Leaf morphology and anatomy in two contrasting environments for C3 and C4 grasses of different invasion potential.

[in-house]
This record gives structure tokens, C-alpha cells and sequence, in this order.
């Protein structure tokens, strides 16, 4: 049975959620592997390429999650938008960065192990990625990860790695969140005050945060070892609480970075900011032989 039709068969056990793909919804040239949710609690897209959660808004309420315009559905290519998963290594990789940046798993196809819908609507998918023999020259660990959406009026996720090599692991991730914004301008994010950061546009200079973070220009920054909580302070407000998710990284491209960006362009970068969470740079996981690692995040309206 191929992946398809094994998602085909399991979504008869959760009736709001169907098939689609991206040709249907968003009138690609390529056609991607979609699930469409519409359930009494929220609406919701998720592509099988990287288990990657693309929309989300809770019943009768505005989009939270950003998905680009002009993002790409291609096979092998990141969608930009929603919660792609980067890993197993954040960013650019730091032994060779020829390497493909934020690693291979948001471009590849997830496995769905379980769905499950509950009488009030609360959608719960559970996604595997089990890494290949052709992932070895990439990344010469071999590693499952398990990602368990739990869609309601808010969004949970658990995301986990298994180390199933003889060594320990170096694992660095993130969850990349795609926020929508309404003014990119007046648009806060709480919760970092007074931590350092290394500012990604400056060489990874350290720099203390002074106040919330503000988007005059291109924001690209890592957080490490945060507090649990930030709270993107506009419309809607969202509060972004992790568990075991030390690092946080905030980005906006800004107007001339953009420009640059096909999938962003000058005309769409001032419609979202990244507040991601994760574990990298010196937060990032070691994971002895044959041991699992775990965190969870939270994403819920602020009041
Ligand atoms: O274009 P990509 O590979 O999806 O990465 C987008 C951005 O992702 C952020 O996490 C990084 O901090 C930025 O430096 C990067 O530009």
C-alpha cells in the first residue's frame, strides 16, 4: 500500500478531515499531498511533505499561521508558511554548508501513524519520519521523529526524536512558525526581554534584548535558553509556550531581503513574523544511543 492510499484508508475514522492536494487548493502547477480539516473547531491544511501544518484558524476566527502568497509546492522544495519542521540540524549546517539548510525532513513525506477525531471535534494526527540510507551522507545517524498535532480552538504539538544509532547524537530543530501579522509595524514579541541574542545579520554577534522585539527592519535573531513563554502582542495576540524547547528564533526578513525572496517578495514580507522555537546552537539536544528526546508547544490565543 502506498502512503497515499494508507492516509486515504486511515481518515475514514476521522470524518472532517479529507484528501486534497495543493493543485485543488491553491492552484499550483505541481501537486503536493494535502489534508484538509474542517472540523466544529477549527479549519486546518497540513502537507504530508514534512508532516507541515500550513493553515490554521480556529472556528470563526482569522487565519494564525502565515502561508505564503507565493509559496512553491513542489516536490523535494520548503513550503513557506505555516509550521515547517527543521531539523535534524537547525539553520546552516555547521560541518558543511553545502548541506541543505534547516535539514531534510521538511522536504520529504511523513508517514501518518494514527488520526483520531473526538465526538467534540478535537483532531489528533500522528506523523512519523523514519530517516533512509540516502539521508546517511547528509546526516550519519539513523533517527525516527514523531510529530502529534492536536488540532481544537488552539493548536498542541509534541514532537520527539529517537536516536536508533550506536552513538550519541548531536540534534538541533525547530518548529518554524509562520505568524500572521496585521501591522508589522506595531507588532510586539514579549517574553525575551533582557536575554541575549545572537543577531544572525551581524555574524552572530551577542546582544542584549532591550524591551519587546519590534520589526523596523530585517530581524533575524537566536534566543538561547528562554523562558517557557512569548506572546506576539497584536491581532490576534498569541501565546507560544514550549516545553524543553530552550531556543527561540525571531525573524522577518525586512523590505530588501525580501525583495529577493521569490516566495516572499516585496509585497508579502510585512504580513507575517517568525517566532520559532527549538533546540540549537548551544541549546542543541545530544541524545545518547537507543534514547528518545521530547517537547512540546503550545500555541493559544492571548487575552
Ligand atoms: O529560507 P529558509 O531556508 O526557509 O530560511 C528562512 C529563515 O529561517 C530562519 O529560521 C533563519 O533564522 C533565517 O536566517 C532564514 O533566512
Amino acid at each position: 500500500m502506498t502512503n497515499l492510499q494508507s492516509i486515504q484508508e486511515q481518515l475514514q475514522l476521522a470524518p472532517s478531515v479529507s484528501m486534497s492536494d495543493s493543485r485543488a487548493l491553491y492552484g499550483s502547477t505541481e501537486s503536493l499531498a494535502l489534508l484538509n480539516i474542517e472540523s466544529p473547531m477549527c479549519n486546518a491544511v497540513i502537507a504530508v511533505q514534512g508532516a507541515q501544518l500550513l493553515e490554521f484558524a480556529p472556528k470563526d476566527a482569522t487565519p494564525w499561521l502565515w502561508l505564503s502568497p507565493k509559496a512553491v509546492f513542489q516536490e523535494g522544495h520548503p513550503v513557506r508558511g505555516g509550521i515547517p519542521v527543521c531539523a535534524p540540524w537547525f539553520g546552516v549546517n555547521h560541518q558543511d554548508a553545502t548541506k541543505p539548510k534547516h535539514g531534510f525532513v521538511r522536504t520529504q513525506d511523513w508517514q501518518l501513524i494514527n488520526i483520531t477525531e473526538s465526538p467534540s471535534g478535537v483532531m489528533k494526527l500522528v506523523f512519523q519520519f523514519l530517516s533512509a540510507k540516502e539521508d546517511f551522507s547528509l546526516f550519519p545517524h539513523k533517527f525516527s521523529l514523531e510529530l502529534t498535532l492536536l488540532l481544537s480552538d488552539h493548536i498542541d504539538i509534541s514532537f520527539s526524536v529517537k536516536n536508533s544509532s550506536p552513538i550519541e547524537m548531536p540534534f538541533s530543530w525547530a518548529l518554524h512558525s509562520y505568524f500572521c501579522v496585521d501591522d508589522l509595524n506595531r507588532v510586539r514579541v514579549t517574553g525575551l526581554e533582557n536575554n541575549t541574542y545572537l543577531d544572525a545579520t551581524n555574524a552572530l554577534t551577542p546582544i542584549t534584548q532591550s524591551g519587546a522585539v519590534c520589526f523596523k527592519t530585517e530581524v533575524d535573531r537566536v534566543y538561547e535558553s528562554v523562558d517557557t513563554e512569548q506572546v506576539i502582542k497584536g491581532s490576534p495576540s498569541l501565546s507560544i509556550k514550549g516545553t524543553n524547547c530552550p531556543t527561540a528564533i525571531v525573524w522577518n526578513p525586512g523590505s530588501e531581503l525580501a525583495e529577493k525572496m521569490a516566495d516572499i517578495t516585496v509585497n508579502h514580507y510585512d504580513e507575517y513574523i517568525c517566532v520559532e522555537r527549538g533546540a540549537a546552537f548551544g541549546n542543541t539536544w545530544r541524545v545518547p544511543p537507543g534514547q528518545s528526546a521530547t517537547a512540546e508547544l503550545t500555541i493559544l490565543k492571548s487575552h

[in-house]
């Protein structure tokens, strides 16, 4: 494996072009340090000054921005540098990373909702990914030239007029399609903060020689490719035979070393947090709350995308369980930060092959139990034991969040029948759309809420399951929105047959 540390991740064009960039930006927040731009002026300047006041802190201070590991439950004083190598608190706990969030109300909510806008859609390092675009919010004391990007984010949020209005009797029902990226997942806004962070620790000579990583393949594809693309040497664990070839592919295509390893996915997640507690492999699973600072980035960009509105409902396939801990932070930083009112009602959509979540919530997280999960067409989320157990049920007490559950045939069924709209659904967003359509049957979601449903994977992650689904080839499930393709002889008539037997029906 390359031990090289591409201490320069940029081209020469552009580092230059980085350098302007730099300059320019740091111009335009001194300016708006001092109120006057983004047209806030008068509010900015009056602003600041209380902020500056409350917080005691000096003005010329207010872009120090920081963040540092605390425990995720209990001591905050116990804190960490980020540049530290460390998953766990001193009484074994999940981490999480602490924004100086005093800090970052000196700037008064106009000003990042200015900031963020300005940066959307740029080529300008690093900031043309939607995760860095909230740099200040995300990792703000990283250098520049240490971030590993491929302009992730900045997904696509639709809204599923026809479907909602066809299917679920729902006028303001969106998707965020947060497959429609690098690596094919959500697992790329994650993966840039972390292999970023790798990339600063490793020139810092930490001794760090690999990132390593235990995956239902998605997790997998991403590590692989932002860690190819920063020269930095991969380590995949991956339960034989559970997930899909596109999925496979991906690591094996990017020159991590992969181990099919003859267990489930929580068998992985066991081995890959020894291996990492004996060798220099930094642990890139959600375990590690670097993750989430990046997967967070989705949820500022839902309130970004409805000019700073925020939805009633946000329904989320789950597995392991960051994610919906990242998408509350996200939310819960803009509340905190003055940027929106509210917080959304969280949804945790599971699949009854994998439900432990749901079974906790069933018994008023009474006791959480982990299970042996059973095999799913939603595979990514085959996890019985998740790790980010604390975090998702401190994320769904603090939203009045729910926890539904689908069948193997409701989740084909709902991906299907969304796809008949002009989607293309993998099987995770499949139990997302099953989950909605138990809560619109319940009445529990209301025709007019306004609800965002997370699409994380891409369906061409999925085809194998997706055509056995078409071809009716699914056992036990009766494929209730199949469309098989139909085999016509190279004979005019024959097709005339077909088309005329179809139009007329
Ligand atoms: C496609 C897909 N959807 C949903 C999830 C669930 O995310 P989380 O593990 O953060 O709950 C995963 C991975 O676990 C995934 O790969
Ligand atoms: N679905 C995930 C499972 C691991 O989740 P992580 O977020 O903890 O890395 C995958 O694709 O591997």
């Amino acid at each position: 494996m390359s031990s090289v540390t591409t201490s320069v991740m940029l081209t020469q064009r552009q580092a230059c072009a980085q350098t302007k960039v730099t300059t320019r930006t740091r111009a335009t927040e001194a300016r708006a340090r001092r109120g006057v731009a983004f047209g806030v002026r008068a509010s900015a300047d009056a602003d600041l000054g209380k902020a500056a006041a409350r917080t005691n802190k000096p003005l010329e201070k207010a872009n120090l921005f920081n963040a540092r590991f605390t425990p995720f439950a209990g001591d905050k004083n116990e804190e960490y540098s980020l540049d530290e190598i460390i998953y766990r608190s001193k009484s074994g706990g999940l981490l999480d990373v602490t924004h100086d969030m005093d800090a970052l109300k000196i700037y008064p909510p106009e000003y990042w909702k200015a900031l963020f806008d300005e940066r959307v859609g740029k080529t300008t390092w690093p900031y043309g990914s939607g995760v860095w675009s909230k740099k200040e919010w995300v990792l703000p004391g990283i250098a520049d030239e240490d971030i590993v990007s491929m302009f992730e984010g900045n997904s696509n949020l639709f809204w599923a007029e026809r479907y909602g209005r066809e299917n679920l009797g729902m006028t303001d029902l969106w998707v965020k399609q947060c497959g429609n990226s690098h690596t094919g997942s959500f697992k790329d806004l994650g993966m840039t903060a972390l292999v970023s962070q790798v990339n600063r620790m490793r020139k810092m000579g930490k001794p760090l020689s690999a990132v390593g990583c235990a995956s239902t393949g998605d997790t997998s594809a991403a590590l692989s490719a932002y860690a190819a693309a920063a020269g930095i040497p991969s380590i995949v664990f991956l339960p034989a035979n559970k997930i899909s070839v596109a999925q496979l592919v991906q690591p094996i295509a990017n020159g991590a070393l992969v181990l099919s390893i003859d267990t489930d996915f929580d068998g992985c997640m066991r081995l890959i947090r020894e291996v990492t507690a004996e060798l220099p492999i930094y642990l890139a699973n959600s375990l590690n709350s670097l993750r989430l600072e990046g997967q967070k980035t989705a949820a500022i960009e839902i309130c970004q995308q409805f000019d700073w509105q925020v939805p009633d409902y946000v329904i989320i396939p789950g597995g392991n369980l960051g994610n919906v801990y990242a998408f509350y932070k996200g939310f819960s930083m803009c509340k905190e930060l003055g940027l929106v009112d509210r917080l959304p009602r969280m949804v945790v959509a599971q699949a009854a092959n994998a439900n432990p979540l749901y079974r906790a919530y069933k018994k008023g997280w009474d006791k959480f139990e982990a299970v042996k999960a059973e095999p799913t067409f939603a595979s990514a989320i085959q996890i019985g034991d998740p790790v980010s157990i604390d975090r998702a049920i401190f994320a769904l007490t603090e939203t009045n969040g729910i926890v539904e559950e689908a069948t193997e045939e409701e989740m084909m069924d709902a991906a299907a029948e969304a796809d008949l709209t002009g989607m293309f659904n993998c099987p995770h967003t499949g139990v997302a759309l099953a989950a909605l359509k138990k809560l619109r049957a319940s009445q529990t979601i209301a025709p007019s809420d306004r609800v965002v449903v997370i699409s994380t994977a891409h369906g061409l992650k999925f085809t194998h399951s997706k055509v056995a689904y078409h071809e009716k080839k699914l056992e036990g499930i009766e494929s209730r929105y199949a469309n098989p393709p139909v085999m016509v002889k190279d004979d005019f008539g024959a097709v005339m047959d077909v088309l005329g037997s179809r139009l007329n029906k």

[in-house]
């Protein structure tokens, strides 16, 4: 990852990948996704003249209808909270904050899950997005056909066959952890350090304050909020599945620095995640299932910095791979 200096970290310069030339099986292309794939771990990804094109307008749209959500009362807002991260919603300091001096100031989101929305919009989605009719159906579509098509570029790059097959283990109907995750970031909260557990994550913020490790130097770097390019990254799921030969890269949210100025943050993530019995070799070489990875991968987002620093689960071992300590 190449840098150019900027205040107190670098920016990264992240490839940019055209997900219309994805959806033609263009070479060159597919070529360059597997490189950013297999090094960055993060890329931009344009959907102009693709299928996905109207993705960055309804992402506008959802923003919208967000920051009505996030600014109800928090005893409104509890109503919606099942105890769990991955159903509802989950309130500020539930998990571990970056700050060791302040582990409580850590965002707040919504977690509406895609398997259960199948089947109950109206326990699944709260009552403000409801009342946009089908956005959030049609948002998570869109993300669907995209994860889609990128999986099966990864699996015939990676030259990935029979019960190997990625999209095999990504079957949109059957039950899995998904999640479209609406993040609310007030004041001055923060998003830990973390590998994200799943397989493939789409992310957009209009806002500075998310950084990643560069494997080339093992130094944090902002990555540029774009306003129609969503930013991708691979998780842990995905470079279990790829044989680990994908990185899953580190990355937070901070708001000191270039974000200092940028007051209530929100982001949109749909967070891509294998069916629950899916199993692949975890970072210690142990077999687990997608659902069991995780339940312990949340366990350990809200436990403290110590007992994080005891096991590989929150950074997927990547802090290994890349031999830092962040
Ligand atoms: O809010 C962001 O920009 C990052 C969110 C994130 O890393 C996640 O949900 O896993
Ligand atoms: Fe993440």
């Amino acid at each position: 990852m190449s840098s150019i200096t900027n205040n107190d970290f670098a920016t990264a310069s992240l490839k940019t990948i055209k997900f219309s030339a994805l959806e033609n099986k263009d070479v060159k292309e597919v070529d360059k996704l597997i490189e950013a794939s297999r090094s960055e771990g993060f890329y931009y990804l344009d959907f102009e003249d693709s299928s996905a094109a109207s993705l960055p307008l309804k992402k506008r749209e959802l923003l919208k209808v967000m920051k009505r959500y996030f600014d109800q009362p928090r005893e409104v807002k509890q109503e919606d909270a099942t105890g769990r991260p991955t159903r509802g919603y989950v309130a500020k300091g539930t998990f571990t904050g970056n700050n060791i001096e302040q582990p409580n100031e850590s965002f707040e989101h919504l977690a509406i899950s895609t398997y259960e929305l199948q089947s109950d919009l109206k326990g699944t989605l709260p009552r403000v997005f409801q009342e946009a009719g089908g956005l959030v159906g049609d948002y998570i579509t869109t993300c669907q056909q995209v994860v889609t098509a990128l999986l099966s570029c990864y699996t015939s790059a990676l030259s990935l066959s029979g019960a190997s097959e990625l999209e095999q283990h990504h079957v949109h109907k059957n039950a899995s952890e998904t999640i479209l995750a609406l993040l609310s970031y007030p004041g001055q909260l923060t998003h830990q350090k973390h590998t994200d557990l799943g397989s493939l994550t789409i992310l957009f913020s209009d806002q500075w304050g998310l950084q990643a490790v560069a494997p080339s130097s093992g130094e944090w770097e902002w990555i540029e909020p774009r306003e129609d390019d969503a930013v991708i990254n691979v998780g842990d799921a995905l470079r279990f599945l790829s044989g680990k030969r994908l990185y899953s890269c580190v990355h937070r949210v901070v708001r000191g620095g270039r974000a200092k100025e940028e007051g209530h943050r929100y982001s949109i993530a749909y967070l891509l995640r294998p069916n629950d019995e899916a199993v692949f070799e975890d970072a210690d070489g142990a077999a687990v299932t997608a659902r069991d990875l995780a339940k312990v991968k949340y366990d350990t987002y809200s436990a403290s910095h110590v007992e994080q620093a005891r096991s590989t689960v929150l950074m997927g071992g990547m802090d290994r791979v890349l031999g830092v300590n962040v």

Leaf morphology, coarse structure and anatomy were compared for two invasive C4, two non-invasive C4, and two expanding native C3 grass species grown in their original, high-light semiarid temperate habitat, and in a growth room under variable moderate light and favourable supply of water and nutrients. It was hypothesised that (H1) among C4 grasses leaf structural response will be greater for invasive than for non-invasive species, and (H2) for plants of high spreading capacity C4 species will be less responsive than C3 species. Leaf mass per area was lower in the growth room than in the field by 43.4-54% and 5.7-21.2% for grasses of high spreading capacity and for non-invasive C4 species, respectively. Little or no response was observed in the proportion of epidermis and mesophyll, but the proportional area of veins plus sclerenchyma was greater in the field than in the growth room for the invasive C4Sorghum halepense, and the spreading C3Bromus inermis and Calamagrostis epigeios, while it did not differ for the two non-invasive C4 grasses and the invasive C4Cynodon dactylon. Leaf intervenial distance was invariant for C4 grasses (except for the non-invasive Chrysopogon gryllus) and the C3C. epigeios, but changed by 25.1% for the C3B. inermis. These results suggest that among C4 grasses invasive species exceed non-invasive ones in the plasticity of leaf coarse structure, but not that of leaf morphology and anatomy. However, leaf structure was not less plastic in invasive C4 than in expanding C3 grasses except for intervenial distance.